Academic journal article Research Quarterly for Exercise and Sport

Contribution of Structured Exercise Class Participation and Informal Walking for Exercise to Daily Physical Activity in Community-Dwelling Older Adults. (Research Note-Epidemiology)

Academic journal article Research Quarterly for Exercise and Sport

Contribution of Structured Exercise Class Participation and Informal Walking for Exercise to Daily Physical Activity in Community-Dwelling Older Adults. (Research Note-Epidemiology)

Article excerpt

Key words: evaluation, measurement, pedometer, steps/day

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The benefits of physical activity for older adults are well known. A traditional strategy to increase physical activity has been to promote exercise, either formally (e.g., structured exercise classes) or informally (e.g., "home-based" exercises or a self-initiated walking regimen regardless of setting). To clarify, physical activity is "any bodily movement produced by skeletal muscles that results in energy expenditure," whereas exercise is a subcategory of physical activity defined as planned, structured movement undertaken to improve or maintain one or more aspects of physical fitness" (Caspersen, Powell, & Christenson, 1985).

We know little about the relative contribution of exercise (formal or informal) to older adults' total daily physical activity Part of the problem has been our inability to capture adequately all forms of physical activity using questionnaires (Ainsworth, Sternfeld, Slattery, Daguise, & Zahm, 1998; Tudor-Locke & Myers, 2001a). Teasing apart the various segments of physical activity requires a sensitive and objective measurement approach. Only three relevant studies have attempted to separate physical activity into its contributory components of which exercise is one.

To examine the effects of an 8-week vigorous (up to 85% of maximal functional capacity) exercise program on energy expenditure due to physical activity, Goran and Poehlman (1992) used doubly labeled water (prior to and during the last week of training). They found no change in total energy expenditure after 8 weeks (for measures taken during the training program compared to prior to training), despite good compliance to the exercise regimen. The authors hypothesized that their observation was due to a compensatory decline in physical activity during the remainder of the day, possibly influenced by the relatively high intensity of the training program. Unfortunately, doubly labeled water does not allow for firm conclusions to be made about physical activity on a day-to-day basis. Meijer, Westerterp, and Verstappen (1999) used a triaxial accelerometer in their training study to isolate physical activity due to exercise class participation, distinct from the remainder of the day, and from nonexercise days. They found evidence to support the idea that middle-aged and older adults reduced their participation in nonexercise physical activity on exercise days and hypothesized that this was a strategy to save energy.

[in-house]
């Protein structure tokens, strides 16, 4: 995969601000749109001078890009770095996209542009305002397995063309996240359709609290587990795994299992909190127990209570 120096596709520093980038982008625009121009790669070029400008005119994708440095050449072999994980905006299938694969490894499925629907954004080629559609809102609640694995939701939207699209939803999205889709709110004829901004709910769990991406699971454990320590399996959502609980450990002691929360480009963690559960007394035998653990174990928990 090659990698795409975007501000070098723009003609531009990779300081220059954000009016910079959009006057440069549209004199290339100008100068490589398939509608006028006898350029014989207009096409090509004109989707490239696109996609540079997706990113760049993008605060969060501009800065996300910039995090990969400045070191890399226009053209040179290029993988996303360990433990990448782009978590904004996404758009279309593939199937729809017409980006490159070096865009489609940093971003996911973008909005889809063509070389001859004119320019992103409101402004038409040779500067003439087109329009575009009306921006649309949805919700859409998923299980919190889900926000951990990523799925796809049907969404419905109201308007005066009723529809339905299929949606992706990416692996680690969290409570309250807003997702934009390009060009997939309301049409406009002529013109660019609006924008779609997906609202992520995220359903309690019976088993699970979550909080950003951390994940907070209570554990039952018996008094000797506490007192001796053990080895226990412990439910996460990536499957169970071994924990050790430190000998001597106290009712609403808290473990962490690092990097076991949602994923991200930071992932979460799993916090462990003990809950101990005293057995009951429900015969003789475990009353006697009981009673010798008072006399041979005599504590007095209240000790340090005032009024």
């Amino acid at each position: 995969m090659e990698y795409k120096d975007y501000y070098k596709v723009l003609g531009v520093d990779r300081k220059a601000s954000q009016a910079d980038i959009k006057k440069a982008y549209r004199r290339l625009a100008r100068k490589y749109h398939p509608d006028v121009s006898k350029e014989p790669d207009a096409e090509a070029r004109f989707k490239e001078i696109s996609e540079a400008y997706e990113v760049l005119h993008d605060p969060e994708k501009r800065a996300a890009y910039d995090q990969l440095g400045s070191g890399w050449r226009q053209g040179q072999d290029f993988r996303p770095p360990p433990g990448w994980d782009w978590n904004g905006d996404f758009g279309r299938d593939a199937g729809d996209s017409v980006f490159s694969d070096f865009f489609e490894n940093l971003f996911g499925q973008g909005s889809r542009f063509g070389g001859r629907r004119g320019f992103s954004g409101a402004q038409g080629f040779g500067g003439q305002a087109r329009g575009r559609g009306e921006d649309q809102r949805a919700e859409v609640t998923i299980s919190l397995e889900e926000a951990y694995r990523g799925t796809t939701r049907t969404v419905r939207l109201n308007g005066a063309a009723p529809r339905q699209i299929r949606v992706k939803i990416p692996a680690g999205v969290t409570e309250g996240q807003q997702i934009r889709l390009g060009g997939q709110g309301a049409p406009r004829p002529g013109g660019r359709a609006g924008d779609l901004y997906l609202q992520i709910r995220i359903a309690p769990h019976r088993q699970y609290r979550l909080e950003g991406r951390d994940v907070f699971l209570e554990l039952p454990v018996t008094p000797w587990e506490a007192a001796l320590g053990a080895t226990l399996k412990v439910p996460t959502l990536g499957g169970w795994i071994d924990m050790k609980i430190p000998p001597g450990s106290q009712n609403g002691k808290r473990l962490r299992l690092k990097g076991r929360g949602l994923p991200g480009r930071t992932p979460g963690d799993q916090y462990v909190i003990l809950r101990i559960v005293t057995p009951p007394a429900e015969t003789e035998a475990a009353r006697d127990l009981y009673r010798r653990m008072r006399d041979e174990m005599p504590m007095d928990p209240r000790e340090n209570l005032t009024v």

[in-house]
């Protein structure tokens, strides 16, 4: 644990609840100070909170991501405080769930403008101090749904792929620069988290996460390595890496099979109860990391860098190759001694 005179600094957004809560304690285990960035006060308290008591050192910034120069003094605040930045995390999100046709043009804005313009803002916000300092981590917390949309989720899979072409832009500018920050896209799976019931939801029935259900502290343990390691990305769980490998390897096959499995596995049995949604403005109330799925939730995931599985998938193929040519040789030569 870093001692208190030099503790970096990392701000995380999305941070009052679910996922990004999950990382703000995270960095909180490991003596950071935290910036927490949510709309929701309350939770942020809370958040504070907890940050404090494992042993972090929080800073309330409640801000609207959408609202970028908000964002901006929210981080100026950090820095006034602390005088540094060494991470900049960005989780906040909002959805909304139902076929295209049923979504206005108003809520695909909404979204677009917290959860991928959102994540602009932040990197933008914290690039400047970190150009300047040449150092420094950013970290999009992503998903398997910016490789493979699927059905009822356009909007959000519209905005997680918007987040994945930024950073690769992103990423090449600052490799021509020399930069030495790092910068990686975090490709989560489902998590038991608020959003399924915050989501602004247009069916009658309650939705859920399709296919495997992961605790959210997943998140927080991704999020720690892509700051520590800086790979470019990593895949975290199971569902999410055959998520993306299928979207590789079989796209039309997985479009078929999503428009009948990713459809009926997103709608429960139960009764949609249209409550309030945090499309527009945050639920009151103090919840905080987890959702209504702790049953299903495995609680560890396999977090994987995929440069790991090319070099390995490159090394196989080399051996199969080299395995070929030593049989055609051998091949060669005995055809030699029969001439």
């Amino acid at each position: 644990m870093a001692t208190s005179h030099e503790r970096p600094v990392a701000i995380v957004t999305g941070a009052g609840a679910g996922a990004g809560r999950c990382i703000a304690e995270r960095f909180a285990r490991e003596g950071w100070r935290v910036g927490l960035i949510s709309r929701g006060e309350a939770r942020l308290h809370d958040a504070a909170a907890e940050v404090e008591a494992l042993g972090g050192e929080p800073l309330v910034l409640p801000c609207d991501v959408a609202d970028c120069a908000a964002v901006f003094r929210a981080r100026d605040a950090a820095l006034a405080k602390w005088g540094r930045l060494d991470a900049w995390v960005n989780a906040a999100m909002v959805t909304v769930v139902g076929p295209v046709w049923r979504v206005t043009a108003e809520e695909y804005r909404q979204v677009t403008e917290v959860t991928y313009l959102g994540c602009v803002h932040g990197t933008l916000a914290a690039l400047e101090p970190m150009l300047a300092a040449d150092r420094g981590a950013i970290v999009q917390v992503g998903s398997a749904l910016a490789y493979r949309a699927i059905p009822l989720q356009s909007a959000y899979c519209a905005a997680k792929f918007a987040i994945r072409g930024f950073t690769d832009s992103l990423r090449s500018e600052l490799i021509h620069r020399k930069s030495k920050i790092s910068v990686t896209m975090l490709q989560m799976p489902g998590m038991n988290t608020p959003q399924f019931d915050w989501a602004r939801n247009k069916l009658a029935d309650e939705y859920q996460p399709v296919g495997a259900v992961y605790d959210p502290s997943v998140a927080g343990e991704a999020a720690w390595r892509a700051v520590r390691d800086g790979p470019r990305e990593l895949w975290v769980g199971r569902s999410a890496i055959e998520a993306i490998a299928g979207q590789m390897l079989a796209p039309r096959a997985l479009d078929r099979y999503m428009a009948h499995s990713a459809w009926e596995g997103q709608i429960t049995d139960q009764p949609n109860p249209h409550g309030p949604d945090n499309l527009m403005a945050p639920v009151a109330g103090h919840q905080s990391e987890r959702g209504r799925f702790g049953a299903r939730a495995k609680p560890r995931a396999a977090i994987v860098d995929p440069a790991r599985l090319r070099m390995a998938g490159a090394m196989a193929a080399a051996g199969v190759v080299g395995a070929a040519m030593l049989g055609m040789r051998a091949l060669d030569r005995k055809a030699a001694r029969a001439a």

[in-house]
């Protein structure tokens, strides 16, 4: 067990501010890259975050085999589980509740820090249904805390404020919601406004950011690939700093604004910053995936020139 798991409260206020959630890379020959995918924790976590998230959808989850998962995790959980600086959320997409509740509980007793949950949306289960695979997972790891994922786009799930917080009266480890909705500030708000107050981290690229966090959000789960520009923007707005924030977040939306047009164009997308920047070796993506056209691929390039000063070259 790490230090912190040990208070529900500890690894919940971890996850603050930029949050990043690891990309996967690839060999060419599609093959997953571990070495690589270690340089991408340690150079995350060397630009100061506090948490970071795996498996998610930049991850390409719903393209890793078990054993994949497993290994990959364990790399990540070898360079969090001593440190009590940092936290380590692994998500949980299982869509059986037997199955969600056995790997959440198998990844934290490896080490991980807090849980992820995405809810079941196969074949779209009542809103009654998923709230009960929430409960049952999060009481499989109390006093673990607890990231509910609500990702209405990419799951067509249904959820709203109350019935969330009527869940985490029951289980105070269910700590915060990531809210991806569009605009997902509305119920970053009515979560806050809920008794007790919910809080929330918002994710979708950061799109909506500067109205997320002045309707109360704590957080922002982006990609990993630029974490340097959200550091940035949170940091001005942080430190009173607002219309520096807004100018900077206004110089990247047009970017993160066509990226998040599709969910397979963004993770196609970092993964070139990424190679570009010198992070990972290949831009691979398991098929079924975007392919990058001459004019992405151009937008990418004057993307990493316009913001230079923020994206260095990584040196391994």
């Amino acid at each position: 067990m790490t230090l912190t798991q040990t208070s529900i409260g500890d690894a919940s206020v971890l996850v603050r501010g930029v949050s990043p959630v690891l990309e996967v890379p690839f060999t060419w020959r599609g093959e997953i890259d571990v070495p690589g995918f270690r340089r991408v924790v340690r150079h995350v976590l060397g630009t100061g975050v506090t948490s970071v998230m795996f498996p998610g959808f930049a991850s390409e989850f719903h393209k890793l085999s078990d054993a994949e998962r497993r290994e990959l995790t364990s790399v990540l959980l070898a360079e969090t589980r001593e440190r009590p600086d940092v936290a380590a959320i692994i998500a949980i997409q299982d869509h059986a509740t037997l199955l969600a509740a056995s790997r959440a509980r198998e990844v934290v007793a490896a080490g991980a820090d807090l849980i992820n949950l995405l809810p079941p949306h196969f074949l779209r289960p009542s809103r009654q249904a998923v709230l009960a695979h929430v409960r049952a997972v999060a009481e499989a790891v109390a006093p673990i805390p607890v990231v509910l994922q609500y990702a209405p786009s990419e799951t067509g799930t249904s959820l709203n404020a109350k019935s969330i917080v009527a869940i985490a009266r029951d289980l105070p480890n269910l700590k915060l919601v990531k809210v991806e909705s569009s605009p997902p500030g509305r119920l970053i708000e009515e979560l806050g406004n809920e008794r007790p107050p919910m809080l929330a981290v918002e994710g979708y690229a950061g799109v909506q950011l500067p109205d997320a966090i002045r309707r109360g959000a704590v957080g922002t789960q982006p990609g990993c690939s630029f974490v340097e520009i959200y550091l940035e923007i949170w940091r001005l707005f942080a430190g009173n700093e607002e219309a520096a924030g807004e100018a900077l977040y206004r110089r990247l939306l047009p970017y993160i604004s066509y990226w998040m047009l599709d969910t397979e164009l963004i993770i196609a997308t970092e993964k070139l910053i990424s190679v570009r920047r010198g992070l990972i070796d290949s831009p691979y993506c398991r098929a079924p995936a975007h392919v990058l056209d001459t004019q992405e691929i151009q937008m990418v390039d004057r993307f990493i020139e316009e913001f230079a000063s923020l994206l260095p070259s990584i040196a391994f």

Both of these studies recruited nonexercisers into an unfamiliar behavior. We do not know if either group gave up other activities to adopt this temporary exercise behavior or if they were instructed to maintain their lives as usual. In the latter study, merely correcting for time in structured exercise by subtracting class time from the day's total deletes an hour or more of an individual's time that may have been spent in other pursuits. Conclusions about differences in activity undertaken on exercise and nonexercise days in the Meijer et al. (1999) study may be biased; exercise days would be reduced by 1 hr of potential active time.

In an observational study of habitual exercisers, Washburn and Flicker (1999) used an uniaxial accelerometer to compare a single exercise day with a nonexercise day. They also corrected for physical activity due to participation in an exercise class by subtraction. They found no difference is this brief monitoring frame. None of the studies above attempted to collect information on participation in exercise outside of the structured class.

It has been suggested recently that a combination of objective physical activity monitoring using a pedometer, combined with a self-report method, might lead to improved understanding (Kriska, 2000). The purpose of this study was to describe the physical activity and exercise habits of a convenience sample of independent-living older adults who regularly attended a structured exercise program at the Canadian Center for Activity and Aging (Ecciestone, Myers, & Paterson, 1998). …

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